Therefore, the synergy observed in reducing metastatic sites in the animal model is certainly of great relevance for AML patients. Interestingly, significantly higher plasma levels of MCP-1 were measured in untreated AML patients with extramedullary sites involved than in those with complete remission.46
This highlights the potential therapeutic benefit with our observation that pracinostat and pacritinib synergistically decrease MCP-1 plasma levels as well as metastatic occurrences. In both models tested, chronic treatment with one drug alone led to the increase of a signaling pathway. Pacritinib in the Molm-13 model or pracinostat (Set-2 model) led to increased FLT3 or pSTAT5 levels, respectively, whereas the combination treatment in both studies was most efficiently suppressing the signaling, indicating that a combination treatment can overcome treatment-induced resistance.
Effects of tumor-induced elevations of cytokine and chemokine levels may be another mechanism for the synergy observed with pracinostat and pacritinib. HDACi as well as JAK2 inhibitors have been described to affect the production of various growth factors and cytokines,35, 36, 37
thereby influencing tumor growth. Manshouri et al.38
recently showed that resistance to JAK2-inhibitor treatment of MPNs is mediated by cytokines produced by the bone marrow stroma. Distinctly high levels of IL-6, FGF4 and CXCL10/IP-10 were detected in co-cultures of stromal cells and SET-2 cells, mediating resistance to the JAK2 inhibitor antiprimod. Although SCID beige mice that lack B-cells, T-cells, as well as natural killer cells, were used for the SET-2 AML model in our studies, high circulating levels IL-6, IP-10, KC and MCP-1 were measured in the tumor-bearing mice without drug treatment. Treatment with pacritinib or pracinostat as single agents led to the normalization of IL-6, IP-10, KC and MIP-1α, and a synergistic normalization of MCP-1 levels was observed with the combination treatment.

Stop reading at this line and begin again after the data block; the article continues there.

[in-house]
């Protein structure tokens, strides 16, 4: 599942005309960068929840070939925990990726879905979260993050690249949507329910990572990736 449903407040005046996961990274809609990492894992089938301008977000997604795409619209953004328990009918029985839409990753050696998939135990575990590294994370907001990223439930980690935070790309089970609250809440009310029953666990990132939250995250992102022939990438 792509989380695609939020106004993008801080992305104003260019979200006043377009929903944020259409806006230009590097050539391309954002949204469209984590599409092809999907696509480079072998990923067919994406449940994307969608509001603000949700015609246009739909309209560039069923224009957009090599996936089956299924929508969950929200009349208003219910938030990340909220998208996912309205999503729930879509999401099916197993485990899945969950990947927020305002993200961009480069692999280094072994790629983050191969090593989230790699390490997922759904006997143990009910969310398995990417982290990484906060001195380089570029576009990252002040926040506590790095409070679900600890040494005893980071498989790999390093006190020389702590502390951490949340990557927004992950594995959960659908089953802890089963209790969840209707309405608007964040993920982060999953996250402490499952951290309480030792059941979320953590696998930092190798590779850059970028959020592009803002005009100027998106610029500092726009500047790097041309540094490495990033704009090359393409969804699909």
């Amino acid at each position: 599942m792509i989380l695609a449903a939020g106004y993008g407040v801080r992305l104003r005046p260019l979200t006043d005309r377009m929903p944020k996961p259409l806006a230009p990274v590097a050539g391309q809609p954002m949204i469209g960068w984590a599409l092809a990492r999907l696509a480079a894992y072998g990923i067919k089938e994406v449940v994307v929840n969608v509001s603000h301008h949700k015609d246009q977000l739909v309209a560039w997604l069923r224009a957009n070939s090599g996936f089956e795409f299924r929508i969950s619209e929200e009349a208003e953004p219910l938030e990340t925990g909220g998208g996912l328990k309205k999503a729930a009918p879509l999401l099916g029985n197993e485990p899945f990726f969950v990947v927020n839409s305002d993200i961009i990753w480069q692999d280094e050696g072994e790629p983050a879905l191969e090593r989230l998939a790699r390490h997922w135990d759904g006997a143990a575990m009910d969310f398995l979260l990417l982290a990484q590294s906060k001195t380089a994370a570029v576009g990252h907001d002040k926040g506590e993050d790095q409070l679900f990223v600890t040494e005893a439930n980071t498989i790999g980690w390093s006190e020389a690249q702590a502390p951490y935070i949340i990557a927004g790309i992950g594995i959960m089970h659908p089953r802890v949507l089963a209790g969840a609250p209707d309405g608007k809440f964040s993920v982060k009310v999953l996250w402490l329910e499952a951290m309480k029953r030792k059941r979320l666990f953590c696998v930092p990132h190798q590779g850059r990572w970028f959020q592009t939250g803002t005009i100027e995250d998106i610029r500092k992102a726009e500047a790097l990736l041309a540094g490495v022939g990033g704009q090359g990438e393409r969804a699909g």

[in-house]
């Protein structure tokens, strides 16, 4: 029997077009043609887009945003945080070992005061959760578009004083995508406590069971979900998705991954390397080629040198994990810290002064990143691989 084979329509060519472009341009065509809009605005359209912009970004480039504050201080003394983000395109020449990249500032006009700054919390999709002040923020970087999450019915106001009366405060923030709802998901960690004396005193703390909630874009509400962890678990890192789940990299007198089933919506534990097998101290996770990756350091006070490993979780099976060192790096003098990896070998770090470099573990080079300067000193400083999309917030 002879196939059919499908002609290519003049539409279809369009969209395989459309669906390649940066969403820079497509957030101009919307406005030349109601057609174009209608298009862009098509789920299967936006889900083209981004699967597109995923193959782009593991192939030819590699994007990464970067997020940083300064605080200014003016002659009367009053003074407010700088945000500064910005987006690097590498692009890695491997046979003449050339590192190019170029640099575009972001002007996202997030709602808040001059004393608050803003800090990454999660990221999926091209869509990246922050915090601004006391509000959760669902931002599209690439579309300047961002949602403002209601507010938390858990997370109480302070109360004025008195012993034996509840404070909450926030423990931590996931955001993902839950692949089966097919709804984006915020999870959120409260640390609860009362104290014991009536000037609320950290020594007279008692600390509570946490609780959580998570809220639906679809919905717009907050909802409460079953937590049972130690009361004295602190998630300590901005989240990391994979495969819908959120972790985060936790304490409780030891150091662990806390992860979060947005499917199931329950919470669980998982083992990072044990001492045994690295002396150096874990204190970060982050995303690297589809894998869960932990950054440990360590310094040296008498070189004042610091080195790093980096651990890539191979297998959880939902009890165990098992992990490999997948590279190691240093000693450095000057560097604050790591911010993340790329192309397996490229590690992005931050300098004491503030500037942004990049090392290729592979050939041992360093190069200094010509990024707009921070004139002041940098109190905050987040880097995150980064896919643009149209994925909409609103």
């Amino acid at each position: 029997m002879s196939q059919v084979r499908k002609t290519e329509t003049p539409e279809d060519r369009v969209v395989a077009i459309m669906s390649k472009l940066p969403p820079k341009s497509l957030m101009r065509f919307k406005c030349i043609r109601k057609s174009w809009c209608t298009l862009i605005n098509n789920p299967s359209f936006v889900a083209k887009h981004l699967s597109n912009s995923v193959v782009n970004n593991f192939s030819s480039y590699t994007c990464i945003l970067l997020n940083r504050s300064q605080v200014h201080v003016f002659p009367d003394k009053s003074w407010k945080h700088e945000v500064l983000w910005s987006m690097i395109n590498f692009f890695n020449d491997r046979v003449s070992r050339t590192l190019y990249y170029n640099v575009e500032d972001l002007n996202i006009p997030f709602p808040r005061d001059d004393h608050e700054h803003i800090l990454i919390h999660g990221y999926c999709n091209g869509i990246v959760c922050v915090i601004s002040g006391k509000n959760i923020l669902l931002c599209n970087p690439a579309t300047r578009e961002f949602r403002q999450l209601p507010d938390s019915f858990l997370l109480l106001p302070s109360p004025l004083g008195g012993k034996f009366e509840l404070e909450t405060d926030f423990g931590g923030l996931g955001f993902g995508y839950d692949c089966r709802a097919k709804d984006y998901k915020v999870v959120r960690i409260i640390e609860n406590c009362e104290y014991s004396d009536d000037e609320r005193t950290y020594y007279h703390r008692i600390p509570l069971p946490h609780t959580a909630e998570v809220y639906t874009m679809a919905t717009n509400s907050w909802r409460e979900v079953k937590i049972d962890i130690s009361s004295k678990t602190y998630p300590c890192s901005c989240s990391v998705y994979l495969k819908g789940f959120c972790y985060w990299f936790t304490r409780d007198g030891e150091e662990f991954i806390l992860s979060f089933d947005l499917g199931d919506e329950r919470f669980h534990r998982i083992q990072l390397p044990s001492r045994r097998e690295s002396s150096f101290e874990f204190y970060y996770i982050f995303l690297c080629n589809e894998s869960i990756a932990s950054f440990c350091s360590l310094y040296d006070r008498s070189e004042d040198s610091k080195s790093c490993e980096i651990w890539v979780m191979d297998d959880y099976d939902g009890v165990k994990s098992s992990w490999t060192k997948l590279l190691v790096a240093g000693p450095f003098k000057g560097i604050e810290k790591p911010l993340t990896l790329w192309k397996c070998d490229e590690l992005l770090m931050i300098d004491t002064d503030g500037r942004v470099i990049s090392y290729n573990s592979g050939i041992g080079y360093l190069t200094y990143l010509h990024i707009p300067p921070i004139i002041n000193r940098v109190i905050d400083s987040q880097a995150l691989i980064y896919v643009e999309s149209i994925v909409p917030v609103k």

Taken together, our studies demonstrated the synergistic efficacy of a combination of pracinostat and pacritinib in in vitro and in vivo models of AML and offer mechanistic insights for this synergy. These data provide a scientific rationale for the combination of pracinostat and pacritinib for advanced acute leukemia, which warrants further exploration in a clinical trial.